Mental ill health is costing Australia $500 million a day - what steps do we need to take?



by Megan Orchard


The Future of Work Institute welcomes the Productivity Commission’s draft report into mental health, which highlights the rising issue of mental ill health in Australia.


Each year, approximately one in five Australians experience mental ill health, costing the economy an estimated $500 million per day.


The report states that “substantial reform of Australia’s mental health system is needed and there is no quick fix”. Importantly, there was recognition of the role workplaces can play in addressing mental health.


Research consistently demonstrates a clear relationship between work and mental health and wellbeing [1]. Poor quality work, such as roles with a high degree of repetition, low support or excessive workloads can cause significant harm not only to individuals, but also to organisations through declines in performance and productivity [2].


As an example, our recent research into the impact of FIFO work arrangements on the mental health and wellbeing of FIFO workers supports this, with results systematically linking work factors to the mental health, use of alcohol and other drugs, and wellbeing of FIFO workers [3].


Armed with the knowledge that work impacts mental health, coupled with a healthy return on investment for successfully implementing interventions to improve mental health in the workplace (estimated return of $2.30 for each $1 spent [4]), it makes sense for organisations to be targeting mental health.


However, from our experience, which mirrors the findings in the report, organisations are currently struggling with knowing what to do and how they can meet their duty of care in regard to the psychological health of their employees.


“A recent Australian survey [5] found that 16% of organisations have not addressed workplace mental health because they don’t know where to start. “

Put simply, the workplace mental health landscape can be confusing to navigate. Generally we find organisations who want to champion well-being are faced with a multitude of possible interventions resulting in confusion in how best to take action. Furthermore, robust evaluations of workplace interventions are typically lacking due to the practical difficulties of conducting such research within organisations. As such, research in this field is largely cross-sectional, meaning we are unable to definitively establish whether interventions are having a direct causal effect on mental health outcomes. This further exacerbates the confusion with how best to take action.


We also find that organisations are currently struggling with how best to identify and manage risks to psychological health in the workplace in order to meet their legal obligations. There is an increasing realisation that these cannot be managed the same as physical hazards in the work environment.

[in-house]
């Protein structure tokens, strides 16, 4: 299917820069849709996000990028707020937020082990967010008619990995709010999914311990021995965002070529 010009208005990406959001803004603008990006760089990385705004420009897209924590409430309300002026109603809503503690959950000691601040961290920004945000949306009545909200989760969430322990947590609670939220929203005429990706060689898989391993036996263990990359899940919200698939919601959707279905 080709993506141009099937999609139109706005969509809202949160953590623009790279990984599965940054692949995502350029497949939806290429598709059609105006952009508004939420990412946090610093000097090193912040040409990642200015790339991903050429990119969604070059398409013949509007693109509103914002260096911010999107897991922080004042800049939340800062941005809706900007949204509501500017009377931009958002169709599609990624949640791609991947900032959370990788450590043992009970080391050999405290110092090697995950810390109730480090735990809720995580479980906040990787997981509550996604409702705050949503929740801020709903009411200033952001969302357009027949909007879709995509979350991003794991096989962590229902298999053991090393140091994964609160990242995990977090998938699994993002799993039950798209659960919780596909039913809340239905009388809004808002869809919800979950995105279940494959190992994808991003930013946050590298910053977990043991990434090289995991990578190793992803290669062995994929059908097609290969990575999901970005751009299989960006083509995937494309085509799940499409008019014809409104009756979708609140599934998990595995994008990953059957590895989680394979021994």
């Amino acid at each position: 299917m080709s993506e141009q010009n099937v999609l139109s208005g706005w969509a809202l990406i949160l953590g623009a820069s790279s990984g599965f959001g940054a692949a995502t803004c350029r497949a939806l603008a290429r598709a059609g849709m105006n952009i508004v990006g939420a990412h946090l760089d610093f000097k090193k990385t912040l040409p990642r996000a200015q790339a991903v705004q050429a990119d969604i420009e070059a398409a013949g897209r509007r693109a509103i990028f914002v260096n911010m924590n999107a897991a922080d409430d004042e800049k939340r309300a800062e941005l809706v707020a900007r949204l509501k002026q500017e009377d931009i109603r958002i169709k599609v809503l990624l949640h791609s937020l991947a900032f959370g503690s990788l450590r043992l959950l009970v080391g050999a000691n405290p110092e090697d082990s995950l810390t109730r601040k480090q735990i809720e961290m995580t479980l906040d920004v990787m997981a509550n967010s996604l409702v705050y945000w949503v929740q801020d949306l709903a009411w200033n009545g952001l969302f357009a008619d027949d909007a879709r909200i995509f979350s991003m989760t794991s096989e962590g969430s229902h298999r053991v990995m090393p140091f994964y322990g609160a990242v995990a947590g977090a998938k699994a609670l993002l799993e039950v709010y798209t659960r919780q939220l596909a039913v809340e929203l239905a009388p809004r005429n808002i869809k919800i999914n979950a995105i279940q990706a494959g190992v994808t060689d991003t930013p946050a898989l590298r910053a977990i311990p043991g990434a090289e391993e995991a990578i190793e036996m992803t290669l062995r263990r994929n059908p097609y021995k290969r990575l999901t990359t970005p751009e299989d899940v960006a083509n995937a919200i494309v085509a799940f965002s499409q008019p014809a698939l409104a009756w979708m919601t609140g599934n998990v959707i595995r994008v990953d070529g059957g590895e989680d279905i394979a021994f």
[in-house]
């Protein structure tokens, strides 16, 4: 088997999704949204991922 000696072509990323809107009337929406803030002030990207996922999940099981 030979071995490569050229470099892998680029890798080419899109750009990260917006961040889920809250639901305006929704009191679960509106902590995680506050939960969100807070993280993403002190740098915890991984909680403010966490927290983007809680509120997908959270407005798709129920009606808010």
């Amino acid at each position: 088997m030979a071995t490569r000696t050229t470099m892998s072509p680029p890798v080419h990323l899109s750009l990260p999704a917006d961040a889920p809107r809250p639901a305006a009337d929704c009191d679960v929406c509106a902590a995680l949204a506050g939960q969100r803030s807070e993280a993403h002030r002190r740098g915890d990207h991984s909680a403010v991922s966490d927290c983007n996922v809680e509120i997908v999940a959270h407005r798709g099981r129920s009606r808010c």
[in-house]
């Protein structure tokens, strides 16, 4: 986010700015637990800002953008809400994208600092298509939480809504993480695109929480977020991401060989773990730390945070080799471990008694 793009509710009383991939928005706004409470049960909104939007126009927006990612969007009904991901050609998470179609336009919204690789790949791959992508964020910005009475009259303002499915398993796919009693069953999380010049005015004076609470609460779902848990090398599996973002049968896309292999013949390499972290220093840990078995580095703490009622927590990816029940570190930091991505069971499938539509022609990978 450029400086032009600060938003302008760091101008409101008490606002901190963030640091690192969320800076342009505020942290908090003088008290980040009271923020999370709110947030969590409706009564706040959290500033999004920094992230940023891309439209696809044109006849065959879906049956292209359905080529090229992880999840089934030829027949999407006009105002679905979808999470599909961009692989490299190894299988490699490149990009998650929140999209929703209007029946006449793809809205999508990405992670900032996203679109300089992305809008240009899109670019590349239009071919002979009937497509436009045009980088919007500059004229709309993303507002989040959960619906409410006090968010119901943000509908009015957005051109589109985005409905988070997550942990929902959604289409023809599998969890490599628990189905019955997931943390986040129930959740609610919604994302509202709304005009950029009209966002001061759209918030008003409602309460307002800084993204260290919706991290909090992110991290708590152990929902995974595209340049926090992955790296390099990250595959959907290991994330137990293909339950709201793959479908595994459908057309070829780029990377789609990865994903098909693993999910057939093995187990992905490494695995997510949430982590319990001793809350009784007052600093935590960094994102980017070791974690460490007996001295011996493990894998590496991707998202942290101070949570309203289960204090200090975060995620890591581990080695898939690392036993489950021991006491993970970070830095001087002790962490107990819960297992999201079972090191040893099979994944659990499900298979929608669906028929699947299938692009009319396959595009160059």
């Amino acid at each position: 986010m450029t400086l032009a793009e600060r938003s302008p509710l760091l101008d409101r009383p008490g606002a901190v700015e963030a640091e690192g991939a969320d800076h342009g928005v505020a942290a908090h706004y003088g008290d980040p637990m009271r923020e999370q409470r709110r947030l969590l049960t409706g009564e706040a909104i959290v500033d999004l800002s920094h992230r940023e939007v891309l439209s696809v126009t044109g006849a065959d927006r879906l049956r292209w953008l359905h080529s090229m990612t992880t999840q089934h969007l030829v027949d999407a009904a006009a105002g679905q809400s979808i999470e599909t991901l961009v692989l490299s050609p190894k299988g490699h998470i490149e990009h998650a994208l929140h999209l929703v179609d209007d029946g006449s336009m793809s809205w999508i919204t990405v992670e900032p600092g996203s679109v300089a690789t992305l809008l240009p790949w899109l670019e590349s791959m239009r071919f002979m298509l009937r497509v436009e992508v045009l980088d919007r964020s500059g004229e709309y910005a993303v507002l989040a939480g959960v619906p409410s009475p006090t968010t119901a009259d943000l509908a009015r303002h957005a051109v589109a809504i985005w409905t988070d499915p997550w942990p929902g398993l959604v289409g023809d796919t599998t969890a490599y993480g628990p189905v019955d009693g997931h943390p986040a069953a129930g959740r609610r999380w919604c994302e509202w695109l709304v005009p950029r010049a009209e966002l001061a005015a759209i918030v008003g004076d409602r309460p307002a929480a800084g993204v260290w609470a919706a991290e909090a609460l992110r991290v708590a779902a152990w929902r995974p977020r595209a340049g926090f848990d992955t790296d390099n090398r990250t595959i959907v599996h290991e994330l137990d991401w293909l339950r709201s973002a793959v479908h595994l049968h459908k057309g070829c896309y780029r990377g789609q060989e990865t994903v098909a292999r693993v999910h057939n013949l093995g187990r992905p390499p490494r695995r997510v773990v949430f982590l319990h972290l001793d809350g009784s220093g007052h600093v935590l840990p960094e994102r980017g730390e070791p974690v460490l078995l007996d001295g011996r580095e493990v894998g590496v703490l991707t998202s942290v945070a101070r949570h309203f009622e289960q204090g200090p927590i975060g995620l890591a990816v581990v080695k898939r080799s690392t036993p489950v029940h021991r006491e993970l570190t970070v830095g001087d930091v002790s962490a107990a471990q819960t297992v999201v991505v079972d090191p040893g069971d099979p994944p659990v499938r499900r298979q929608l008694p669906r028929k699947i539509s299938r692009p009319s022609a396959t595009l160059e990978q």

Professor Sharon Parker noted:

“We are now understanding the long-term impact of work on many physical and mental health outcomes. The quality of work can certainly support better mental health in the community”.

The commission’s draft report calls for action into these issues. It was recommended that psychological health and safety be made as important as physical health and safety in Workplace Health and Safety arrangements. They also recommended action be taken to develop codes of practices to assist employers better identify and manage psychological risks in the workplace and to collect and disseminate information on the effectiveness of workplaces programs and initiatives.


We at the Future of Work Institute are committed to addressing these issues through our Thrive at Work Initiative, which aims to equip organisations with the knowledge and tools to design healthy, high performing work environments. We aim to partner with industry and government to determine the best methods for evaluating psychosocial risks, implementing targeted interventions, and tracking long term the effectiveness of these interventions. Through leading-edge research and collaborative projects within industry we aim to generate new knowledge and contribute to evidence-based best practice that can be applied across industries.


The Future of Work Institute will make further submissions to the inquiry. Professor Mark Griffin welcomed the inquiry:

“Research over many years has identified the importance of mental health in the workplace. The next step is translating these insights into practical change that helps workers and organisations to be healthy and productive.”

References


1. Humphrey, S. E., Nahrgang, J. D., & Morgeson, F. P. (2007). Integrating motivational, social, and contextual work design features: a meta-analytic summary and theoretical extension of the work design literature. Journal of applied psychology, 92(5), 1332.

2. Parker, S. K. (2014). Beyond motivation: Job and work design for development, health, ambidexterity, and more. Annual Review of Psychology, 65, 661-691.

3. Parker, S. K., Fruhen, L., Burton, C., McQuade, S., Loveny, J., Griffin, M., … & Esmond, J. (2018). Impact of FIFO work arrangements on the mental health and wellbeing of FIFO workers.

4. PwC (2014). Creating a mentally healthy workplace: Return on investment analysis.

5. Superfriend (2018). Indicators of a Thriving Workplace Survey.


The Future of Work Institute (FoWI) promotes productive and meaningful work as essential foundations of a healthy economy and society.

FoWI’s researchers focus on how people contribute to and benefit from new knowledge and practices, and their mission is to support thriving people and organisations in the digital age.

The Future of Work Institute acknowledges the Wadjuk Nyungar people as the traditional owners of the land on which the Institute is situated.

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